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“When I was younger I could remember anything, whether it happened or not, but I am getting old, and soon I shall remember only the latter.”

—Mark Twain

I’d like to share with you a story about Jan Chorlton. I think her struggle with Alzheimer’s disease is representative of what many affected Americans experience. I want to raise awareness of this disease because having Alzheimer’s makes many people scared and quiet. Only with early diagnosis and treatment can the best care be ensured for those affected.

Jan Chorlton, 61, is currently living in an assisted-living facility. She has Alzheimer’s disease, which causes memory impairment and slows decision making. Every day her condition worsens and her memories continue to fade. Her disease affects 5.4 million Americans; of those, 5.2 million are age 65 and older. A younger-onset form of Alzheimer’s affects people under 65. Alzheimer’s disease is the sixth leading cause of death in the U.S., and there is currently no cure. Alzheimer’s takes heavy tolls on patients’ families and friends, as they are forced to watch the disease rob their loved ones of their memories and their lives.

Jan was once a CBS reporter. In charge of CBS Sunday Morning, Jan would greet her audience every Sunday with a vivacious smile and a dose of news. Her focus was unshakable, her wit refreshing, and her spirit indefatigable. But starting at 40, Jan started having memory lapses. At age 55, Jan was diagnosed with Alzheimer’s. In a recent interview, CBS reporter Barry Peterson sat down with Jan and her caregiver to see how she has changed. Sadly, it appears that Jan had lost herself completely to the disease.

Her caretaker Judi Pring recalls, “I will go to get her for lunch and she will be talking quite animatedly sometimes. And I will go in and she’s talking to the mirror. She’s very concerned about whether the person in the mirror is going to come with us to lunch. She will say, ‘What about her?’ And I’ll say, ‘Just you and I, we’re gonna go sit and have lunch together.’ And she’ll say, ‘Oh, okay.’ And she always makes sure she says goodbye to the person in the mirror.”

Jan has lost her journalistic wit, but she still has her vivacious smile. She greeted and hugged Peterson warmly and told teatime stories fondly. But she stumbled very often when recalling memories — she would pause but then continue, dismissing her folly with a laugh. The conversation would continue like nothing had happened.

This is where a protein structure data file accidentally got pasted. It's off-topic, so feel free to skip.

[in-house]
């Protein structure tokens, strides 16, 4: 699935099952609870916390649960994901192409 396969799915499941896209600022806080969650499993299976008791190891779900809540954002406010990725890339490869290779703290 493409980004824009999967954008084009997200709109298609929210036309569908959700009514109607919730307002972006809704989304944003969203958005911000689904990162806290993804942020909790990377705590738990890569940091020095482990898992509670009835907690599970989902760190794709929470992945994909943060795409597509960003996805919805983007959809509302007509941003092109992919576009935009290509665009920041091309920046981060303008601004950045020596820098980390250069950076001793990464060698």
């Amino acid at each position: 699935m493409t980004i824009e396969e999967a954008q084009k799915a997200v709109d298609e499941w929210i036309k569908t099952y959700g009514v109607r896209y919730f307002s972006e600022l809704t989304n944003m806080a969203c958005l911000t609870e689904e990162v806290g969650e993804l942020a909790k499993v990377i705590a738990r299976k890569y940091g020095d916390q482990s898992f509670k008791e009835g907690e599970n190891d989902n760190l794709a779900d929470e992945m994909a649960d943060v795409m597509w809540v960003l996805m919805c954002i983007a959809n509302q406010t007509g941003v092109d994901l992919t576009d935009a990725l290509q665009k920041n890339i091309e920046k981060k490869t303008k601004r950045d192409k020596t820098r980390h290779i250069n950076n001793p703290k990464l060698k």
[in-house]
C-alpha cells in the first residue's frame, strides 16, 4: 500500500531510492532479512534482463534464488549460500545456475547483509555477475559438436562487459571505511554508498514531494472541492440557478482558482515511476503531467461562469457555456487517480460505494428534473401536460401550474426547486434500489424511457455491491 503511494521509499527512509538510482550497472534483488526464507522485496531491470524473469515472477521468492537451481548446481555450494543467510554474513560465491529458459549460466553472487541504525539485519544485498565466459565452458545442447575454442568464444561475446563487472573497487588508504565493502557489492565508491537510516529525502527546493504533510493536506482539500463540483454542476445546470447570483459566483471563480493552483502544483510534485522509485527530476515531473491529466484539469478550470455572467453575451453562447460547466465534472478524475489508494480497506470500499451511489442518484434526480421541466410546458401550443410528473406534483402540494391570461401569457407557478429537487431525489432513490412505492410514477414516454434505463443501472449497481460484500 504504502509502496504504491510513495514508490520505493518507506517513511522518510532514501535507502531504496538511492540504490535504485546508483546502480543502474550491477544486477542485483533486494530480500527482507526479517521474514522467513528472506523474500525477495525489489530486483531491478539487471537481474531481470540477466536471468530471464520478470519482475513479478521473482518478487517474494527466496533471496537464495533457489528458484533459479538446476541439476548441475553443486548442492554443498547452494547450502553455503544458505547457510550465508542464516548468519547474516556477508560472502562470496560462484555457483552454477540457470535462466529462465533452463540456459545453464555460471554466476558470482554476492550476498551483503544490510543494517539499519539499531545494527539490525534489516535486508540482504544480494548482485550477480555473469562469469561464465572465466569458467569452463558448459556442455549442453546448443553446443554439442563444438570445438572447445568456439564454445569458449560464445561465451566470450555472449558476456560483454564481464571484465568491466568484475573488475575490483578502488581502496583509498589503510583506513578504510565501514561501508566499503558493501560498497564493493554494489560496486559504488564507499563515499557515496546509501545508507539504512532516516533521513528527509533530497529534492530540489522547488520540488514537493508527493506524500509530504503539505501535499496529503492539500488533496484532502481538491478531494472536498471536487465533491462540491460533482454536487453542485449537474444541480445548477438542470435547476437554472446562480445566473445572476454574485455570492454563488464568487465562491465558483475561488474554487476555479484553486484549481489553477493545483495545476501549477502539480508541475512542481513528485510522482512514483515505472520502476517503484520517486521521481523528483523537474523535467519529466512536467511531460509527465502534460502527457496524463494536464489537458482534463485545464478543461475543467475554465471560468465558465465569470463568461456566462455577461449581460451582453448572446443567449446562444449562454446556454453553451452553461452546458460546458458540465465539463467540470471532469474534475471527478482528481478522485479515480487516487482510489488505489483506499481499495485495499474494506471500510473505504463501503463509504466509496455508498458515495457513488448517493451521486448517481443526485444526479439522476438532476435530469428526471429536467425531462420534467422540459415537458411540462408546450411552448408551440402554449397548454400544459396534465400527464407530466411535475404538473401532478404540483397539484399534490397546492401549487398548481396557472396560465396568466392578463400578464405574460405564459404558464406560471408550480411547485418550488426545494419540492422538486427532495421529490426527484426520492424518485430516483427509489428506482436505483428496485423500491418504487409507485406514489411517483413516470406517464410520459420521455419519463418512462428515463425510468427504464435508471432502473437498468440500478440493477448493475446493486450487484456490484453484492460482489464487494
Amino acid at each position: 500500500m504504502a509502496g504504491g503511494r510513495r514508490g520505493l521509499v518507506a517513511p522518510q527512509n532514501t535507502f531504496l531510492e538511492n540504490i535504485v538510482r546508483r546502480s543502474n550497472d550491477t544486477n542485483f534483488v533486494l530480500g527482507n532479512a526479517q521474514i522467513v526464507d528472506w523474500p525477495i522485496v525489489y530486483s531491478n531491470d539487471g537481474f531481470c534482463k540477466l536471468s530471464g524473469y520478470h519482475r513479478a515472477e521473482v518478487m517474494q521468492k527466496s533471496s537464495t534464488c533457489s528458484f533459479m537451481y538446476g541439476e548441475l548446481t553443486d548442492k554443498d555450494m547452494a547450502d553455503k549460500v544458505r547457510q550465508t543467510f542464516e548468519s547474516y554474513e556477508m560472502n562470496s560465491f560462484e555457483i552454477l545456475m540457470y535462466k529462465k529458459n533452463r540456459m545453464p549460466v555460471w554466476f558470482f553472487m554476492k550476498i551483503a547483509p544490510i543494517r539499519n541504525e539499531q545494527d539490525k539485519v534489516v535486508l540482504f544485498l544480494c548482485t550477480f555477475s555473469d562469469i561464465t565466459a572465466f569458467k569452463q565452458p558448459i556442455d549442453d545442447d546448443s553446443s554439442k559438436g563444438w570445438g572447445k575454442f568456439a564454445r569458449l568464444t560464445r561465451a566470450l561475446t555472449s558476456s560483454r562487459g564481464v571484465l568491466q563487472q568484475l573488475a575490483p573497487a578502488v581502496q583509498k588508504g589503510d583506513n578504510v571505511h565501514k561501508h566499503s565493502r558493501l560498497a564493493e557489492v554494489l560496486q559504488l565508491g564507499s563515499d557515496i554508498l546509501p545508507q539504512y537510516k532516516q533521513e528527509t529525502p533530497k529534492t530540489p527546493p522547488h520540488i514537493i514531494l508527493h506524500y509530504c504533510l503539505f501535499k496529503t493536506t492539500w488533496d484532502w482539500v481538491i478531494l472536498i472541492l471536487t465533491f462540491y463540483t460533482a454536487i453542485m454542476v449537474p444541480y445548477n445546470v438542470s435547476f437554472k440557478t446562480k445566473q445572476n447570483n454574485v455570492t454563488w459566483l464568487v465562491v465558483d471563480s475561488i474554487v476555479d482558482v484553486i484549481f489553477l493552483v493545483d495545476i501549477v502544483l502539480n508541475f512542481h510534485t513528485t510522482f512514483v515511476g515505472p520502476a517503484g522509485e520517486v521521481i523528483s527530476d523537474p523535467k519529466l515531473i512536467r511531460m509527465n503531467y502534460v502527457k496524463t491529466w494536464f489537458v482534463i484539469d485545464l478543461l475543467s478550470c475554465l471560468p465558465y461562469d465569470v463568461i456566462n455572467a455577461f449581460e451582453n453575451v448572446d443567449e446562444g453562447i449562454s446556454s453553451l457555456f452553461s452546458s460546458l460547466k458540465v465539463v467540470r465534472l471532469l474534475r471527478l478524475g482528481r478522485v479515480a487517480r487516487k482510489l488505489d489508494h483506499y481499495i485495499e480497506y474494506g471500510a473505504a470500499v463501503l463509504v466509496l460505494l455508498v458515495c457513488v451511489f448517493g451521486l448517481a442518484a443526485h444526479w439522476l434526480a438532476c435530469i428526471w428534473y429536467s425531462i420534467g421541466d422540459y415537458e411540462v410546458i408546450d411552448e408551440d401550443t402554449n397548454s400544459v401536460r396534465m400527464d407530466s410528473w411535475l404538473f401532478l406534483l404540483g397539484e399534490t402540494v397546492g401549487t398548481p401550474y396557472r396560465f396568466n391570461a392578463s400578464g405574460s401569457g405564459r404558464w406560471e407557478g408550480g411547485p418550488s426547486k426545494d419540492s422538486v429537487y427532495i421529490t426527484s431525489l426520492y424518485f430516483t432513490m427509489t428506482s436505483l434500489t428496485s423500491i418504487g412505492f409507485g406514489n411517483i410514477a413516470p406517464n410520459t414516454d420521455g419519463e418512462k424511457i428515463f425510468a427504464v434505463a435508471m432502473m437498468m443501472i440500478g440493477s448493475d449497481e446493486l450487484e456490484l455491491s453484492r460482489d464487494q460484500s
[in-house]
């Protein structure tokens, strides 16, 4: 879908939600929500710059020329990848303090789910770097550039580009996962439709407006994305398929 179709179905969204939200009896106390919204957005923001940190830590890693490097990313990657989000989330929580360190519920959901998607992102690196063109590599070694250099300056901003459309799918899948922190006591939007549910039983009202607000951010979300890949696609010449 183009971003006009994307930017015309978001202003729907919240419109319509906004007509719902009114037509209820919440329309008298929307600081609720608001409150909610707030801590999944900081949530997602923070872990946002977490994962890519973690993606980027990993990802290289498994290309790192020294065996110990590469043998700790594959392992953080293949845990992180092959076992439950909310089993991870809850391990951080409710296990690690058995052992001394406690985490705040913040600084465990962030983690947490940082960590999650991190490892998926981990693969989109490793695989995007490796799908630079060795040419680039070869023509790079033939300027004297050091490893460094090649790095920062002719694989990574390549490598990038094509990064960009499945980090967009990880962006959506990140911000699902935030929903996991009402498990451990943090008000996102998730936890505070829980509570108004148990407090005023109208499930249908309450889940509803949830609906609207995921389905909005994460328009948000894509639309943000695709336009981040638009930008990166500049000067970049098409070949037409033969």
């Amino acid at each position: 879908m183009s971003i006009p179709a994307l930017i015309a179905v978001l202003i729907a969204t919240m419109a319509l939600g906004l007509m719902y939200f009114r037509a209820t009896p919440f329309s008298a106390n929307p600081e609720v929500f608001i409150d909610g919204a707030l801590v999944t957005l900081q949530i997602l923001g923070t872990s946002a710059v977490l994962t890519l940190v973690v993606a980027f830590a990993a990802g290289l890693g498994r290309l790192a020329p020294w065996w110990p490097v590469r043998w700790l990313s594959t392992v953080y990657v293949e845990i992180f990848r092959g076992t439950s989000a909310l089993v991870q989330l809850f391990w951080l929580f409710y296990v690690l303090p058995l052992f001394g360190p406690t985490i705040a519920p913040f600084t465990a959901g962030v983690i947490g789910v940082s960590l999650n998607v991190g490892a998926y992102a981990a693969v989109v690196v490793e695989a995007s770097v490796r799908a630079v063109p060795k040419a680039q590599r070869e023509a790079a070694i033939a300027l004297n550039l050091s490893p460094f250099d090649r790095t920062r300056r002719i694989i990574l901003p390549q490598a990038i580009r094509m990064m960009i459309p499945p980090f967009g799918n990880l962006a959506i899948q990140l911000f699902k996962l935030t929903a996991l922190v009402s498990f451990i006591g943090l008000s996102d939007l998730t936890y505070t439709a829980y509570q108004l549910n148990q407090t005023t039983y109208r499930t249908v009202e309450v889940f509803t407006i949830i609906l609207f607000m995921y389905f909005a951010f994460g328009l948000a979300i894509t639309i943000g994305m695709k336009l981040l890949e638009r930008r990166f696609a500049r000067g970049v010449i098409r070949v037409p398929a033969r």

Often Alzheimer’s patients startle themselves by forgetting certain facts, like where they’re driving to or which number to dial to call a friend. This forgetfulness frightens many patients, especially those not yet diagnosed. Losing the ability to remember is losing the most basic but vital human function. Without it, we go back to being children, unlearning what life has taught us. And like children, we are scared by what we do not know. Alzheimer’s patients, when corrected, are confronted with the reality of their conditions. They get distressed, their palms may sweat, and they may even break down. So Judy and Barry did not correct Jan when she stumbled.

Barry Peterson had chosen to conduct the interview for a special reason. Midway through the interview, he reveals to us that Jan is, in fact, his wife. What follows is truly heartbreaking: He asks her about her memories with her husband. She says, “I know that he will always be in my life.” She speaks of her husband in third person, not realizing that the man she married is in front of her, with tears in his eyes. Alzheimer’s has erased her recollection of Barry and her marriage. Further along in the interview, Barry asks, “What’s his name?” Jan responds, “Mr. … Mr. Happy.” She stumbles. But then she laughs and flashes her vivacious smile. Barry’s expression is pained but hidden.

Concluding the interview, he hugged her. For a long while in the embrace, he mourned for what he had lost: his wife. Seeing Alzheimer’s patients losing memories of their family and friends is heart wrenching. Families and friends can only watch as their loved ones slip further away from them.

But Barry will always go back to see his wife. And he continues to stay strong for her, just as millions of families do for their loved ones affected by Alzheimer’s. And those without families will never be alone — the Alzheimer’s Association has established local chapters that offer support groups all over the U.S. and helplines for care consultation. Living with Alzheimer’s is hard, but life can be better by having those who can help.